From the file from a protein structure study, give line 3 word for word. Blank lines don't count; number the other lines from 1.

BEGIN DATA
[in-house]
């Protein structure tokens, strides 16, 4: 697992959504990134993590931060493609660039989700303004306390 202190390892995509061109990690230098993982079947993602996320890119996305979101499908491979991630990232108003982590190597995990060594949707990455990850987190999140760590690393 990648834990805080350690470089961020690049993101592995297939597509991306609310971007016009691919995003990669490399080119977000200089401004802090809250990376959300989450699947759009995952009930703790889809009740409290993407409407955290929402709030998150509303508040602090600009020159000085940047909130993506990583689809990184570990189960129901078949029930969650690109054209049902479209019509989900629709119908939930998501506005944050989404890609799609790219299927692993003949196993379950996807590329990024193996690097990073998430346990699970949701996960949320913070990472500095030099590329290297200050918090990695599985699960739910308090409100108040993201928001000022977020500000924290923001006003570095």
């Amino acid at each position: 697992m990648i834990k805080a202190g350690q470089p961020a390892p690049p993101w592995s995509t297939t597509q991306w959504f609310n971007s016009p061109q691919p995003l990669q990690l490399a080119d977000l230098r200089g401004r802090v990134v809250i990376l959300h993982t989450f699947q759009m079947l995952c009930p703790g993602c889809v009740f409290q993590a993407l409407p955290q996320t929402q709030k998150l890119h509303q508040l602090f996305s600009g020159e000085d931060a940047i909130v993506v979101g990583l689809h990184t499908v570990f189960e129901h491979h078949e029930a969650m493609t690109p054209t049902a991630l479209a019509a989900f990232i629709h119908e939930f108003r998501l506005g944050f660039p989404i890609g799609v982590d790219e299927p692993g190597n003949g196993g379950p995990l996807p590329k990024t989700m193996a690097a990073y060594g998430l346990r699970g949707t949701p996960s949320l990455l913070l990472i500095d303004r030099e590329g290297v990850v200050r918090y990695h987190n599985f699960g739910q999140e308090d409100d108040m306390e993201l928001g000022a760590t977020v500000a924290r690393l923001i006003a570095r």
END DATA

């Amino acid at each position: 697992m990648i834990k805080a202190g350690q470089p961020a390892p690049p993101w592995s995509t297939t597509q991306w959504f609310n971007s016009p061109q691919p995003l990669q990690l490399a080119d977000l230098r200089g401004r802090v990134v809250i990376l959300h993982t989450f699947q759009m079947l995952c009930p703790g993602c889809v009740f409290q993590a993407l409407p955290q996320t929402q709030k998150l890119h509303q508040l602090f996305s600009g020159e000085d931060a940047i909130v993506v979101g990583l689809h990184t499908v570990f189960e129901h491979h078949e029930a969650m493609t690109p054209t049902a991630l479209a019509a989900f990232i629709h119908e939930f108003r998501l506005g944050f660039p989404i890609g799609v982590d790219e299927p692993g190597n003949g196993g379950p995990l996807p590329k990024t989700m193996a690097a990073y060594g998430l346990r699970g949707t949701p996960s949320l990455l913070l990472i500095d303004r030099e590329g290297v990850v200050r918090y990695h987190n599985f699960g739910q999140e308090d409100d108040m306390e993201l928001g000022a760590t977020v500000a924290r690393l923001i006003a570095r």